If you run a blog or website of any kind, chances are you’re always trying to encourage more people to talk about and share your pages and posts through a variety of channels, including social media and e-mail. For many sites, adding social sharing buttons is a simple and effective way to quickly boost pageviews and sharing stats. Unfortunately, it can also be a way to clutter up your pages, confuse your users, and cause massive bugs and layout issues.
Here’s a quick guide to best practices for adding social sharing buttons to your site or blog.
1. Use a Catchall Service
One way of getting a streamlined row of similarly styled buttons on your pages is using a catchall service like ShareThis or AddToAny. These services will generate a tidy interface — just a few lines of code — for you to place on your site.
The downside is that these buttons may not have the big, call-to-action impact of a Twitter or Facebook stand-alone button. And they may not give you a count of the number of shares. The upside is that you can’t really screw them up too much. If your site is prone to clutter, this might be a good idea for you. Most of these services will also give you a decent dashboard for analytics.
Here are a few services to try out.
- Add to Any features the most streamlined sharing button we’ve seen. This service’s stats can be rolled into Google Analytics.
- Add This is a popular sharing platform with a huge list of services readers and users can share through. The interface isn’t unpleasant (as many catchall interfaces are), and it can be customized to feature small or large buttons for popular services. Buttons with share counts are also available, although this beta feature isn’t as visually appealing.
- Share This is a similar service with a UI that features a small, single button, large icons, or even larger icons with horizontal or vertical share counts.
2. Use Only What You Need
Another approach that we favor is giving your users only the buttons they’re actually going to use in significant numbers. This frees your page from clutter and frees your users from irritating and possibly confusing fly-outs, all while providing compelling, actionable buttons for the services that affect your traffic the most.
Most social sharing services will have buttons and code for you to grab — check for resources provided by the service you’d like to include.
Twitter and Facebook work well as sharing buttons for almost every kind of content. Use a LinkedIn sharing button if you’re going for a big professional network or creating content around professional topics. An RSS button is good if your audience is nerdy enough to appreciate RSS, and include an e-mail button if you’re cultivating an older or less “public” demographic — or if your content is sensitive or personal. A Hacker News button works great if you’re going for a technical audience. Likewise, Digg or Reddit buttons are best if you’re aiming for virality with a general and Web-minded audience, and Stumbleupon is useful if you’re going for casual and social browsers.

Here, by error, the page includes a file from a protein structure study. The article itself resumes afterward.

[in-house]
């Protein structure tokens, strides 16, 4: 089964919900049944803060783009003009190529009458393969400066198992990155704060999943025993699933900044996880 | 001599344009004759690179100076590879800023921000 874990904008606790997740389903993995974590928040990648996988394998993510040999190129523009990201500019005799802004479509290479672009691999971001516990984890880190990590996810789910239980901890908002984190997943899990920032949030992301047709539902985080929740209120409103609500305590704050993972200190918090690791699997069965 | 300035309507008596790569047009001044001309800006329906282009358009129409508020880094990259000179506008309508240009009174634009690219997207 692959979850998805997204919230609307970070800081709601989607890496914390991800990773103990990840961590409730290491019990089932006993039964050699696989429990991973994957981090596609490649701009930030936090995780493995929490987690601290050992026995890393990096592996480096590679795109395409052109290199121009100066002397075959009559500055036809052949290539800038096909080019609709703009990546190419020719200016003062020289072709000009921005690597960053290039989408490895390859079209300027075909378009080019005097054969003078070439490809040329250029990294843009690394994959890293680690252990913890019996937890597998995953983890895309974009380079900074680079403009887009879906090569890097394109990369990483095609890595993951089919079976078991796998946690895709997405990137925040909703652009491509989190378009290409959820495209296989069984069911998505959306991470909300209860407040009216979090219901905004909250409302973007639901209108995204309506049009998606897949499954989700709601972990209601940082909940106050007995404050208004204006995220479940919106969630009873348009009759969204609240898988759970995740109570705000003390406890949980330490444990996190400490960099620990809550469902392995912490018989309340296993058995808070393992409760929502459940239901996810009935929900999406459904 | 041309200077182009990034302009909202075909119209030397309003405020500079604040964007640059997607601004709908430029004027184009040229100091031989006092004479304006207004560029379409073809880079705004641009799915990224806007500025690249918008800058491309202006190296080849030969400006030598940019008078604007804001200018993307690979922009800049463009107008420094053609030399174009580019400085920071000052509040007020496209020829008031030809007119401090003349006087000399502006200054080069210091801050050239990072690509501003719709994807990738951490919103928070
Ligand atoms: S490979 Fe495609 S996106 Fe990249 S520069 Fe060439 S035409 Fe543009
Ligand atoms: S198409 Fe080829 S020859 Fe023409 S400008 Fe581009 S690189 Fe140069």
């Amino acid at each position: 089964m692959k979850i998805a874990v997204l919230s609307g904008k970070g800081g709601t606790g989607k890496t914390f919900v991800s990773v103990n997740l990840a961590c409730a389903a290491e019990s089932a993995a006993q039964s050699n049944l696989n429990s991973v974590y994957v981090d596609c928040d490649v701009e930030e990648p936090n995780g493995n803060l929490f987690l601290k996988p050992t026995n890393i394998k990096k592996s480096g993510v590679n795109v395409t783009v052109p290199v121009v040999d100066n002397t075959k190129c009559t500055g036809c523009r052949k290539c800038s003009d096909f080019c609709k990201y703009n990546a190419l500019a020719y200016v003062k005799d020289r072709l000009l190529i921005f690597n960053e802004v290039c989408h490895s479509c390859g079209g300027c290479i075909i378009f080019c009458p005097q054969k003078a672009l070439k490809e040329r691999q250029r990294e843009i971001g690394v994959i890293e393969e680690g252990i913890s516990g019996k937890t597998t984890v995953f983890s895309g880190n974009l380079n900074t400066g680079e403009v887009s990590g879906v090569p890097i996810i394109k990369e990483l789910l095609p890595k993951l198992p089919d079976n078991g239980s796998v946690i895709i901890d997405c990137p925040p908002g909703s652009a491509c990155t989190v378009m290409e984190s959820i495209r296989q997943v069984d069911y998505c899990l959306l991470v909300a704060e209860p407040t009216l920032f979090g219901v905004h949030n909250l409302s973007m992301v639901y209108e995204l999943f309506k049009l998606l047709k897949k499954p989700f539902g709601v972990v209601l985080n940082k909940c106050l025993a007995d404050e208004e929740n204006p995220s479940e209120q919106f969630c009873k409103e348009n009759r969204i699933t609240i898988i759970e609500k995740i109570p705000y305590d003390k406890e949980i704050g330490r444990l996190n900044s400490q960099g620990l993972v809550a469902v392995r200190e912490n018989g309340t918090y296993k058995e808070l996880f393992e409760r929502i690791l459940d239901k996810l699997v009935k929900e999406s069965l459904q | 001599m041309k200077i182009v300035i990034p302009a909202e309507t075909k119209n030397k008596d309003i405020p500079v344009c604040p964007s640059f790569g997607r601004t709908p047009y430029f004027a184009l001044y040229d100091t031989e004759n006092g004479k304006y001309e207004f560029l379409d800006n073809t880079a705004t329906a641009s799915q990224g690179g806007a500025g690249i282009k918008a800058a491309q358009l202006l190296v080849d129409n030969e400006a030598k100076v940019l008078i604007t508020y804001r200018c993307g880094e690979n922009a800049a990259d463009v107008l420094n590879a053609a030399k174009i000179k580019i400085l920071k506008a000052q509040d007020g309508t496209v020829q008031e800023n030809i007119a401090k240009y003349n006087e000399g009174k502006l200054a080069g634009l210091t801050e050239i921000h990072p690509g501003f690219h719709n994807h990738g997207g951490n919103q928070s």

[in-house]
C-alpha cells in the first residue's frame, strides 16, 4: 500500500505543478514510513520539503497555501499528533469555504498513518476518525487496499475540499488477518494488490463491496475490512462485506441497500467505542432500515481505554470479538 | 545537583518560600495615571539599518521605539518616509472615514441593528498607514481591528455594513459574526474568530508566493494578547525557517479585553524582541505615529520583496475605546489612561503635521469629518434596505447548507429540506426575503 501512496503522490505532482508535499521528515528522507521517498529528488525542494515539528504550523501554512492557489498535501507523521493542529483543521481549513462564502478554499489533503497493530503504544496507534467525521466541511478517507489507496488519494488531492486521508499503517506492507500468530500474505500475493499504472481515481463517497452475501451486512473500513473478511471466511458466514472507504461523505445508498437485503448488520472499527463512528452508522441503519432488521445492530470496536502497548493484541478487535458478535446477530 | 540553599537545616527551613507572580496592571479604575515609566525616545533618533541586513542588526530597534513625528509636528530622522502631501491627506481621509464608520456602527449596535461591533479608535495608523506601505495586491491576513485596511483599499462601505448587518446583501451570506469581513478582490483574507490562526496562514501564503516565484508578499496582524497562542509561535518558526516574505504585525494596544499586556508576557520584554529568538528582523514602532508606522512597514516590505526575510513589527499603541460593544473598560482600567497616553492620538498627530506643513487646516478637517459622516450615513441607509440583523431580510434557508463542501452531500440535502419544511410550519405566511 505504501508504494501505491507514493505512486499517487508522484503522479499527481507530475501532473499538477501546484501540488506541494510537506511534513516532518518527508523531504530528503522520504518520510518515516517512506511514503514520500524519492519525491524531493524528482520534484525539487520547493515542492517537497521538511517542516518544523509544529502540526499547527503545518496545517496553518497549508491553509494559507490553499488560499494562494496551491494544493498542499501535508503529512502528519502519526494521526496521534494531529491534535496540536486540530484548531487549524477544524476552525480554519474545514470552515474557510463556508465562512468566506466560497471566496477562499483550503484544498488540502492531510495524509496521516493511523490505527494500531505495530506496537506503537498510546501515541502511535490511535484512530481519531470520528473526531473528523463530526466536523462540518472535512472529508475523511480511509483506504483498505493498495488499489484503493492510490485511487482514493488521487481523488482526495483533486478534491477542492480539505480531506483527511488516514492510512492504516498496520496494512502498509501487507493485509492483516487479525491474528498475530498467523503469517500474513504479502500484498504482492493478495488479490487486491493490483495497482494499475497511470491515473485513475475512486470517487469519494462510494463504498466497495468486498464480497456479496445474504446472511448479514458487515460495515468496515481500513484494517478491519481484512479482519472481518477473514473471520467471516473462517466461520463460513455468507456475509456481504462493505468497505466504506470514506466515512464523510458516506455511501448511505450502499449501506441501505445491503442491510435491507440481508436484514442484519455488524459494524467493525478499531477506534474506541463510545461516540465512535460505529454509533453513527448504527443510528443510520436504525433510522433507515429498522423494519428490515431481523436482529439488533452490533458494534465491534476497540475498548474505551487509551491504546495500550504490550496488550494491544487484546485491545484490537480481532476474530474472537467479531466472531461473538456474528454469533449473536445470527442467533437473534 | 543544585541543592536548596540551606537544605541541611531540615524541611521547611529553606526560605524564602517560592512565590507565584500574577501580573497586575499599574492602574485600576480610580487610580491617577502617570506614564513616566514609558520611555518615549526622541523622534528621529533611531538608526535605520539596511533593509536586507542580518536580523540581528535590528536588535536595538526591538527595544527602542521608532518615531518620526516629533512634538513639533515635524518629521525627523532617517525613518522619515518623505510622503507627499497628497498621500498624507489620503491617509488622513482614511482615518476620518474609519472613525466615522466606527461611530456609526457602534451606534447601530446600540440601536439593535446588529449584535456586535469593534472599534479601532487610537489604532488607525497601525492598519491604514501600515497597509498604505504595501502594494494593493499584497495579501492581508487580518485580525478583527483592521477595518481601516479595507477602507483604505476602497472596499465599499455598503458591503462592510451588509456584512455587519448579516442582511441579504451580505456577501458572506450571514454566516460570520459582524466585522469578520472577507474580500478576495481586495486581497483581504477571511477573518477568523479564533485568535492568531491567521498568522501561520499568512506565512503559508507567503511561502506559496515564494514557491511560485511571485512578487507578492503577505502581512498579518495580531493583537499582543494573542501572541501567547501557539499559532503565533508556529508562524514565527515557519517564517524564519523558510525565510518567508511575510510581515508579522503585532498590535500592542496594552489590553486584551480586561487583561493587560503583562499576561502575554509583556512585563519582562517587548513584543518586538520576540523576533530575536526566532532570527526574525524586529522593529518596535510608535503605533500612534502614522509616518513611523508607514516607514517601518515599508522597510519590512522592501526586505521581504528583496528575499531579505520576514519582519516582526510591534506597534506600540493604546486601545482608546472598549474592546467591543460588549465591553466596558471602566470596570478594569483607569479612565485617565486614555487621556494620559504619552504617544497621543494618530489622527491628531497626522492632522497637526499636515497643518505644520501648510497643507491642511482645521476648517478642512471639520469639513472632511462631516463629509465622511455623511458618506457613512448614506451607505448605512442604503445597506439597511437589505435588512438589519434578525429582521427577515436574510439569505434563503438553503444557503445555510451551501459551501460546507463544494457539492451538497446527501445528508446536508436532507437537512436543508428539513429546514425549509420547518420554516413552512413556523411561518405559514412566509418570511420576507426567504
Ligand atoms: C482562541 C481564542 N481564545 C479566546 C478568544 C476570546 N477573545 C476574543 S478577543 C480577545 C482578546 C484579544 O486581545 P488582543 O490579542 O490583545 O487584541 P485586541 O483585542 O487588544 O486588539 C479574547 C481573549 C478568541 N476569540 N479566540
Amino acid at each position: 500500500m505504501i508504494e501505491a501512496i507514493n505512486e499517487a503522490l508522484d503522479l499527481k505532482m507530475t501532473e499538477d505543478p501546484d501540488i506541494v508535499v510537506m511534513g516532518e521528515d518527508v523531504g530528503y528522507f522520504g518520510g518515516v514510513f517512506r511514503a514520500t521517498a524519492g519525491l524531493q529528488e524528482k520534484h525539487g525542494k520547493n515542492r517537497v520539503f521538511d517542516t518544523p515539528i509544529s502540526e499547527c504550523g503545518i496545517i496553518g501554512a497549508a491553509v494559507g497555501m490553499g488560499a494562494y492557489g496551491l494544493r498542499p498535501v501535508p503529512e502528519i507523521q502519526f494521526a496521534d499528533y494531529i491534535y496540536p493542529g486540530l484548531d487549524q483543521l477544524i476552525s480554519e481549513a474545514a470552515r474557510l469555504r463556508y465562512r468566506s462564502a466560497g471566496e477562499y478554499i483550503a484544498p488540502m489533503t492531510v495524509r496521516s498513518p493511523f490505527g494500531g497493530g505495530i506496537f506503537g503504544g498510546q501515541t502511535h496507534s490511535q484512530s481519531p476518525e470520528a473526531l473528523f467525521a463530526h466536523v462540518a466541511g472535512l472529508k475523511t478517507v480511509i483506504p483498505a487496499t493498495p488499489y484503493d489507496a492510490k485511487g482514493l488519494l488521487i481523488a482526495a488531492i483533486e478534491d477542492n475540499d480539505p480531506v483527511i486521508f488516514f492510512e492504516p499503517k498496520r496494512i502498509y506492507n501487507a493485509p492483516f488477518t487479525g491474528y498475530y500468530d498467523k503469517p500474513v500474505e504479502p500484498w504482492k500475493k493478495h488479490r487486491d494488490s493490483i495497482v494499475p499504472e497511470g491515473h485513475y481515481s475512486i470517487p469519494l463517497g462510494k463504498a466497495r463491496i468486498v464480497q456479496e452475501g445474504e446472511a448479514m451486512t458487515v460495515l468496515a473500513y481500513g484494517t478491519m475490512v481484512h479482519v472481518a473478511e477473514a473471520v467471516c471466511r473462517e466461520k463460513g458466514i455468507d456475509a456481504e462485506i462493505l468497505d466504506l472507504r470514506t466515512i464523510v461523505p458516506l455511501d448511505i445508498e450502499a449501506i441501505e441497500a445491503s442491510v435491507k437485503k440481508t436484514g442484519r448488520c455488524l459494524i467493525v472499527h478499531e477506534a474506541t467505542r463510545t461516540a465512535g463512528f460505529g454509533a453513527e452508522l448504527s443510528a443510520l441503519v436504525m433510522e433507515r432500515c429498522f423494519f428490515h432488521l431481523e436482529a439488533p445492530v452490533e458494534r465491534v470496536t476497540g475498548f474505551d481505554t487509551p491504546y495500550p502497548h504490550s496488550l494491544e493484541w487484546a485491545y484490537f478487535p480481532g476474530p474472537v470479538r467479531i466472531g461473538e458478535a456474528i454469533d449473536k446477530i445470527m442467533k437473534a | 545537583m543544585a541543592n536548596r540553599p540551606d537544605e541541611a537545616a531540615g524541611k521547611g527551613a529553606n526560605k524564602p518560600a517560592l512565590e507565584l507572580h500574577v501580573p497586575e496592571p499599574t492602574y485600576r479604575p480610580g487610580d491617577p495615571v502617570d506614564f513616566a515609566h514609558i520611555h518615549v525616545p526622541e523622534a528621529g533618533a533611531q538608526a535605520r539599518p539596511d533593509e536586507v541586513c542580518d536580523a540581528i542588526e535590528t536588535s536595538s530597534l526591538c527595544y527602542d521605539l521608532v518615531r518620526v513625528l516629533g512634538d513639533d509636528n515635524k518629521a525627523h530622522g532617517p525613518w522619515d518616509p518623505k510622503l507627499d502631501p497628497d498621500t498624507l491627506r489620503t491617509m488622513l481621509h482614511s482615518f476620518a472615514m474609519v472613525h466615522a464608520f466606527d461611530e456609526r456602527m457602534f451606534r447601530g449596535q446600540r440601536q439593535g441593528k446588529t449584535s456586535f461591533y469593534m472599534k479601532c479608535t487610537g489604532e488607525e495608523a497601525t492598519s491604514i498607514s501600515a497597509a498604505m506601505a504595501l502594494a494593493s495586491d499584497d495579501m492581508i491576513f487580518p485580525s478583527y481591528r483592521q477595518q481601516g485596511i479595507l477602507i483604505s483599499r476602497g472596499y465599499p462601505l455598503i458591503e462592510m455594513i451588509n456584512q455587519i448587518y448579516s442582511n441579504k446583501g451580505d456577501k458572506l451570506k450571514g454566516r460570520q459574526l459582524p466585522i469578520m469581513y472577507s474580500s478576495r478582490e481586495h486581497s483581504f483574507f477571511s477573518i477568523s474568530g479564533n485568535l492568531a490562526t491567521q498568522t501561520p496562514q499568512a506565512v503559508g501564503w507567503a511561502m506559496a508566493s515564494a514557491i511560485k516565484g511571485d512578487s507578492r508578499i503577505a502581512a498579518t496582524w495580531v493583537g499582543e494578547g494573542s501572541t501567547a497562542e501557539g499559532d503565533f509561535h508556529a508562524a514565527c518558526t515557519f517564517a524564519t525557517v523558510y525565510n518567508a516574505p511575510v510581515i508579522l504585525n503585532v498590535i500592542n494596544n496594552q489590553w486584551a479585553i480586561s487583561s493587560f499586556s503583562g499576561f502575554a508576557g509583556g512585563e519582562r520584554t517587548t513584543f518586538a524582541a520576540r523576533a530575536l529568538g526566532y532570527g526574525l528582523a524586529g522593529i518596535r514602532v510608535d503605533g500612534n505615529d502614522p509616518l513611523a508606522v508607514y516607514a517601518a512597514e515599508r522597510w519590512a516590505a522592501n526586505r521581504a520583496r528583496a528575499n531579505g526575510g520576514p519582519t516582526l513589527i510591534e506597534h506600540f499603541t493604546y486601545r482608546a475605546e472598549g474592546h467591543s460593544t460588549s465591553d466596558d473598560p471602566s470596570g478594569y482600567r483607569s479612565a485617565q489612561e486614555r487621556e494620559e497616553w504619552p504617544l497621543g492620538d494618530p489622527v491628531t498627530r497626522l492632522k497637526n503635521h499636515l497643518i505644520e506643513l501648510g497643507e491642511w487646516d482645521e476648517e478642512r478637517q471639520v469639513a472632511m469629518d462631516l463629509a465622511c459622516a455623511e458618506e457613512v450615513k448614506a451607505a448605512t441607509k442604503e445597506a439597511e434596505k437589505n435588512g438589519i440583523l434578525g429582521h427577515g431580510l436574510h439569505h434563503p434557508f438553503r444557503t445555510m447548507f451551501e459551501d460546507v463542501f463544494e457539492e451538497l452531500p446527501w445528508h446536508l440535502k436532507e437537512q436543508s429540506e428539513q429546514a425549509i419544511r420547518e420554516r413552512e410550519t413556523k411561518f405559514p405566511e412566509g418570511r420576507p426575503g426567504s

Ultimately, the best practice is to take note of where your current traffic is coming from and optimize accordingly. If 80 percent of your non-search traffic comes from Google Reader and LinkedIn, maybe a LinkedIn button and RSS button are all you need.
Whatever you do, don’t go overboard. Aim for fewer than three buttons for social sharing, and house them within one widget. “Stop adding so many social media widgets to your websites,”advises Community Manager Elliot Volkman. “You only need one. If people like your content, it will spread… Base your design off of user experience and necessity.”
3. Where to Put Sharing Buttons
In a great article on “web shui,” the folks at SocialFollow write, “There is a theory in conversions that the bigger the button, the more action it will receive. While this is true of call-to-action buttons that actually create conversions and sales, the rule doesn’t always apply to your social media buttons.”
Discreet but cleverly placed social media buttons strike the right balance between content and promotion. They don’t draw too much attention to themselves, but they are simple to find.
You should include your sharing buttons “above the fold” on all relevant Web pages — that is, it should be visible as soon as the user loads your page, no extra clicking or scrolling required. In some cases, especially if you tend to write long blog posts, you can also include sharing buttons at the end of the post.